Full Scale Printable Horizontal Sundial Templates + Calculate and Set out Large Sundials for Gardens etc - Inch
Select Hemisphere and enter your Latitude.
Select Full Scale and hit Calculate to draw a full scale Sundial Template.
Enter Latitude Degrees, Minutes and Seconds and hit Convert Decimal to convert to decimal degrees, and auto enter into Latitude box of Sundial Calculator.
The Gnomon on your sundial needs to point to True North in the Northern Hemisphere, or True South in the Southern Hemisphere.
Hit Find Latitude + Longitude then click your location on the map or drag pointer to orient your sundial.
Align the Magnetic North or South line on the template with your compass North or South to 'Set' the sundial time.
For full scale templates, check Full Scale.
Hit Diagrams to PDF to create a full scale .PDF to print. You can 'Poster Print' a large template image over multiple smaller (A4 or Letter) sized pages
and reassemble to form a single large template (hit 'Diagrams to PDF' for instructions) or take to a Print Shop (up to size A0).
Cut around the template, then cut vertically along the 12 o'clock line and separate to allow for your gnomon thickness, or enter Gnomon Thickness to expand template.
You can calculate and mark out dimensions for very large Sundials. For example, a garden sundial, with stones for hour marks, and wood or any large triangular object for the Gnomon.
Uncheck Full Scale and use the running list of measurements below to mark out Hours and 15 minute increments around the circumference of the dial.
Cut and fix the Gnomon (the triangular piece) to the sundial face, with base along 12 o'clock line, and latitude angle end at center.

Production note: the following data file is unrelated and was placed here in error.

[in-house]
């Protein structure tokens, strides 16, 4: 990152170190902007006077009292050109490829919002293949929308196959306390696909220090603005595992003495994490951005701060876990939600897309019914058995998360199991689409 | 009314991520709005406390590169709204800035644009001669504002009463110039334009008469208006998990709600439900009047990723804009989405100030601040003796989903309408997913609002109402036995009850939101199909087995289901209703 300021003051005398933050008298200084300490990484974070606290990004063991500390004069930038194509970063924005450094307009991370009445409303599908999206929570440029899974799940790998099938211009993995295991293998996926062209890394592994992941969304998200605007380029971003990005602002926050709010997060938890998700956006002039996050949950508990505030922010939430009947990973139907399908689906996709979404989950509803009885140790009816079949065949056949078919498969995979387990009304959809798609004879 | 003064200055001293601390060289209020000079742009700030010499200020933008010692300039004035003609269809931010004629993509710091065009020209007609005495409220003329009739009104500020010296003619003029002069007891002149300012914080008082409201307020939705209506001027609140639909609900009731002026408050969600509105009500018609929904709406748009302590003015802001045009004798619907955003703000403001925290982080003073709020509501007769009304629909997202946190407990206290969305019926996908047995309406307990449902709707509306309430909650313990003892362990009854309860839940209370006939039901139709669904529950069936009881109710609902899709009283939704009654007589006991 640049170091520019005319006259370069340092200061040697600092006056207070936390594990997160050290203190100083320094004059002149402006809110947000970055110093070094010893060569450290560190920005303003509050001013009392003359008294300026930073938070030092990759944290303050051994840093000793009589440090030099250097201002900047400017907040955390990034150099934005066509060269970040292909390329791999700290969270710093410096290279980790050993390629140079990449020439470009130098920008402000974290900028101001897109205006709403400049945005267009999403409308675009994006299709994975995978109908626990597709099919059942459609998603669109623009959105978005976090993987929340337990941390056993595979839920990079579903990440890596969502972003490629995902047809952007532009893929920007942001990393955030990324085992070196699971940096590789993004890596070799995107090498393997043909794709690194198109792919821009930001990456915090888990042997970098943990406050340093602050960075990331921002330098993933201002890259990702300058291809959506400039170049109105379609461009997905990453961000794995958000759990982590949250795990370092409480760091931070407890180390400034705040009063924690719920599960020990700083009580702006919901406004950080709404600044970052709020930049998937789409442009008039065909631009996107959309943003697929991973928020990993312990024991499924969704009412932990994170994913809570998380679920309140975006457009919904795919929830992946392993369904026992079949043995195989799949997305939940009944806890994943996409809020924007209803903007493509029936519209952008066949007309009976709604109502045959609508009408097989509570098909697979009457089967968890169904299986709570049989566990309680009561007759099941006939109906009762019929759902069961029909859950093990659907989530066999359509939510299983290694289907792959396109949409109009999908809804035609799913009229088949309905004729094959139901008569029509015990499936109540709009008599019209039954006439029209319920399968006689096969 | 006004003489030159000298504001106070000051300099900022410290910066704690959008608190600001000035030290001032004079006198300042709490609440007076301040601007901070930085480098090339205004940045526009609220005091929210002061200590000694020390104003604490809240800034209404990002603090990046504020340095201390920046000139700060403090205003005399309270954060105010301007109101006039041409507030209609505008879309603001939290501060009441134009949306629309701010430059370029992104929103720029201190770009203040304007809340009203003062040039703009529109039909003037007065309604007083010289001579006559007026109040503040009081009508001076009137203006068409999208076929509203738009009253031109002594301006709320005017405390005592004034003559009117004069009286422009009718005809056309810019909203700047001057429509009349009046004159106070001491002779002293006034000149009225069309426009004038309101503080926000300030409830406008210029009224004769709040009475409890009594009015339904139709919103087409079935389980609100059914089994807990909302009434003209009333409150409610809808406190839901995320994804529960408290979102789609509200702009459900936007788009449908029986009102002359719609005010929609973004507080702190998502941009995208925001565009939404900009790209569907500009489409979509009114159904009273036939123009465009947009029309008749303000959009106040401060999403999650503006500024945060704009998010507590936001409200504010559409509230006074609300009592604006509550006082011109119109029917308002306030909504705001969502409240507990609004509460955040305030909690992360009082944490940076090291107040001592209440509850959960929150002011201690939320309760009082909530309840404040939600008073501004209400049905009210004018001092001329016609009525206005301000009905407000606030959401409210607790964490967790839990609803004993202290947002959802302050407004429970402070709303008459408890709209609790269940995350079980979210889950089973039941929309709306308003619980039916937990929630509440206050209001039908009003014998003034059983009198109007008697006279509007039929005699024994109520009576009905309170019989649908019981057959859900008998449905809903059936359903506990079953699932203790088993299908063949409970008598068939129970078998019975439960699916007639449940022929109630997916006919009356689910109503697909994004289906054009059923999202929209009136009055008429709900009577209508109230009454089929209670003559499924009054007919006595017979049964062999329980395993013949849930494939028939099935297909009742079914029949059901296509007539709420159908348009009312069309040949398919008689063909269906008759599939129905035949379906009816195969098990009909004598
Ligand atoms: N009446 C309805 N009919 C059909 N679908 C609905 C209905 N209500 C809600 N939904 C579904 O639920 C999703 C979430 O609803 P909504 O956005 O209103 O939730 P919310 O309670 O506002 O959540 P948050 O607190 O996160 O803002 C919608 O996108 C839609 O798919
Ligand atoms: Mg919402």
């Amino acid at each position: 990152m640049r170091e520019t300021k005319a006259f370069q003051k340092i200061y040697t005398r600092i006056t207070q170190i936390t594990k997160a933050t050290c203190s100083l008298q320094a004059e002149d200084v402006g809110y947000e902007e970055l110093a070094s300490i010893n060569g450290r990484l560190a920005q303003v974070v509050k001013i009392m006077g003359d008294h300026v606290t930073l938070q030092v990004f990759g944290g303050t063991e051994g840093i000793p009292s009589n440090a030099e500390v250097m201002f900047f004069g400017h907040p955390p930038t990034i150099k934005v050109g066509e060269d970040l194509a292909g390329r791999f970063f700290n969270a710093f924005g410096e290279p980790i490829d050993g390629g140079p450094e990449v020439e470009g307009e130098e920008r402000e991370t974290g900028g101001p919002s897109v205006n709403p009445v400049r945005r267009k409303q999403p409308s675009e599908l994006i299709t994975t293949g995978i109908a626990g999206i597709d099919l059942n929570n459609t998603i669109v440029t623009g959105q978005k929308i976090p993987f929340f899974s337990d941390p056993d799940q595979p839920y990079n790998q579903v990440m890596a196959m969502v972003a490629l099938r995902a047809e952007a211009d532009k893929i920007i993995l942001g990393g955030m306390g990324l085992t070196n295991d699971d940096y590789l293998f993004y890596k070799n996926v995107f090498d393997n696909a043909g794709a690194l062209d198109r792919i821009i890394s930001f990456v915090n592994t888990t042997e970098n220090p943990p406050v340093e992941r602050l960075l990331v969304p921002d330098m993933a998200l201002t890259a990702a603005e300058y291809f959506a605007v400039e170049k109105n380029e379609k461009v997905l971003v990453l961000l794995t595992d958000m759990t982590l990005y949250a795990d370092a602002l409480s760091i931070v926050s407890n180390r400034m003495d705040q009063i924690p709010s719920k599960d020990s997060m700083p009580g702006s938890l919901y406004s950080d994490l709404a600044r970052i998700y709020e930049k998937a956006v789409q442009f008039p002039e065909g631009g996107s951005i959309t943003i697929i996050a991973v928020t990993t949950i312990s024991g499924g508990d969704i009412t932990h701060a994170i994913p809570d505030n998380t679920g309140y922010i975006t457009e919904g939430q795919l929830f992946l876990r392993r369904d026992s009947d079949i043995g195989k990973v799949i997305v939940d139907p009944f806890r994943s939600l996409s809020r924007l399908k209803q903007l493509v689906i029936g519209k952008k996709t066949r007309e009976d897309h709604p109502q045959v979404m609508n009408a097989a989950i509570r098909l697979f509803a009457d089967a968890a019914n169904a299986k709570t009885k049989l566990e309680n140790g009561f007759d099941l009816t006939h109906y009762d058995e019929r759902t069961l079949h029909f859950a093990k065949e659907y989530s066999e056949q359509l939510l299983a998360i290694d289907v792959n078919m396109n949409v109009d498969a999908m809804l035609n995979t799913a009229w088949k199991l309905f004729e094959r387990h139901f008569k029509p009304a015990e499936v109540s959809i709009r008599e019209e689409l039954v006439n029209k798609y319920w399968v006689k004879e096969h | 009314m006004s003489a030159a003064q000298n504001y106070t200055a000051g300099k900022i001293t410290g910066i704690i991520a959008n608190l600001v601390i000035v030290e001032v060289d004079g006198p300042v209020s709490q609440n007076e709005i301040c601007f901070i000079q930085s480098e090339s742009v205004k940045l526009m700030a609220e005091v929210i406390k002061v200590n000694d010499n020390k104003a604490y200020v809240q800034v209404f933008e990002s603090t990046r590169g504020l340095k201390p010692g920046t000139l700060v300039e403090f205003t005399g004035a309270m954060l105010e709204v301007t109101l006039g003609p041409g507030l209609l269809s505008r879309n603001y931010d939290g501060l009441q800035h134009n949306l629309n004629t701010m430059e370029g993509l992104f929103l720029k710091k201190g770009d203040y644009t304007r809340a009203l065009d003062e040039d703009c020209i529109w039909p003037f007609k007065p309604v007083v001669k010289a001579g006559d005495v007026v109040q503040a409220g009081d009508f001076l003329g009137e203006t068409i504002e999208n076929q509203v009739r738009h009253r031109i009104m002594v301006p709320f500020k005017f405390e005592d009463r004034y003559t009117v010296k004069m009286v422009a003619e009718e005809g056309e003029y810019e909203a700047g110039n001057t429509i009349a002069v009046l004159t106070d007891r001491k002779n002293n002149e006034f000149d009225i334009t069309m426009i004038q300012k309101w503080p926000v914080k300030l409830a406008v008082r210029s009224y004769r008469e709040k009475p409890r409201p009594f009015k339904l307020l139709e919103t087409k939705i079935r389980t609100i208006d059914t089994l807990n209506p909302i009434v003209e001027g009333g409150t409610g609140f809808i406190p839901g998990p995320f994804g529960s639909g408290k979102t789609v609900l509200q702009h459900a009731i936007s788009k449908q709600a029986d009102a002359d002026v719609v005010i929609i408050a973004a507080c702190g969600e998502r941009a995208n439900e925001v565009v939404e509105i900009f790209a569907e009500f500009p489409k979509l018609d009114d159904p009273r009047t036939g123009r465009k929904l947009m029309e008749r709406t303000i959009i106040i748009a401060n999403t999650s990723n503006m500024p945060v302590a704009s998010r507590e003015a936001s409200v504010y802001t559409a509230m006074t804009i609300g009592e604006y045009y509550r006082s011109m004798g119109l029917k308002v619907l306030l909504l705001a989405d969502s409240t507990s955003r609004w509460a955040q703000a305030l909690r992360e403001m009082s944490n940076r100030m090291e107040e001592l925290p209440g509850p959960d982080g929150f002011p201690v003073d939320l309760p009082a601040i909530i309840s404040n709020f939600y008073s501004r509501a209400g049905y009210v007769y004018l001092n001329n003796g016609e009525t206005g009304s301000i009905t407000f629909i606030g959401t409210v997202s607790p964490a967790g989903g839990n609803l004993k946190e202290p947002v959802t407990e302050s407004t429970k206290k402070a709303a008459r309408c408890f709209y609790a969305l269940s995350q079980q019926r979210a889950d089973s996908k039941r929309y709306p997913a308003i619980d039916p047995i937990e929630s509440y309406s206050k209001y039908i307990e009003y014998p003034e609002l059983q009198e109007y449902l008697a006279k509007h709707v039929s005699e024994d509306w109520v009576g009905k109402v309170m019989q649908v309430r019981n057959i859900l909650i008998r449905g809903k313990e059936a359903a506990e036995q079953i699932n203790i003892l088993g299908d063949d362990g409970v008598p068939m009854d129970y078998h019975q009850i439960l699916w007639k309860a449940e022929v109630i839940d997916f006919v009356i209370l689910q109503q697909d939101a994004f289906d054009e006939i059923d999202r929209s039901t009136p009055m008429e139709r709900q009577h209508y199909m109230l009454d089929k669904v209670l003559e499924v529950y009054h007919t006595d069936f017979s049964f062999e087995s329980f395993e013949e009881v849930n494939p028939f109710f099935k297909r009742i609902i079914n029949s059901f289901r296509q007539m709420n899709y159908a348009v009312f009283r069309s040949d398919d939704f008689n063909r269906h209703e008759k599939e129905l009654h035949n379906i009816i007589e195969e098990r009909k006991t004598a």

Place level in sunny area, with Gnomon pointing True North in Northern hemisphere, or True South in Southern hemisphere (as marked on gnomon template).
Use a clock or watch to adjust rotation to line up shadow with correct time.
Print a paper popup sundial, cut and fold to test first.
You can re-shape the Gnomon, just don't alter the latitude angle, and keep the hypotenuse (sloping edge) straight.
Running measurements around circumference, at 15 minute increments, from 12 o'clock.
Chord Length measurements - Straight line lengths between 12 o'clock and each 15 minute increment.
Hour angles from 12 o'clock. (Vertical)
To mark out a large garden Sundial:
Make a paper popup sundial first, to test alignment and see how the full scale sundial will look and fit.
Hit 'Find Latidude + Longitude' to display world map. Click map at your sundial location then hit 'Draw Sundial →' to calculate and draw the template with correct Magnetic and True North or South lines.
Using a compass, lay a rope (or hose) along the True North or True South line (Gnomon line), with the start of the line being the center of the base of the sundial.
Insert a peg/pin at the base of this line, tie a rope or string to the peg, and tie a marker (peg) at the length you want to be the radius of the Sundial.
Pull the rope taught and use the marker to mark out the circumference semicircle (outer curved edge) of the sundial, 90° each side of the center line.
Lay a rope or hose around the semicircle, or just mark the ground.
Use the running list of measurements from the calculator to mark out and number the Hour points around the sundial face, matching the numbers from the template.
Construct the Gnomon to the calculated dimensions and stand vertically along the center line.
If you're cutting blocks, concrete, stone or ANYTHING and there's DUST - DON'T TAKE THE RISK
Don't cut it, or cut it wet so there's NO DUST - Silicosis Sucks
How should we spell it?
What do we think? - They're 2 different things:
A Meter is a device to measure things - like a Volt Meter or a Parking Meter
A Metre is about 3'-3~3/8"
Although diameter and perimeter as measurements - don't seem to fit very well
If the US ever goes Metric, you'll be able to use a Meter to measure Meters - A Meter Meter
(And when we go back to the moon, let's go Metric, ay?)
All Inch inputs and dimensions are actual physical finished sizes(unless otherwise noted)
All Metric Inputs in Millimetres(unless otherwise noted)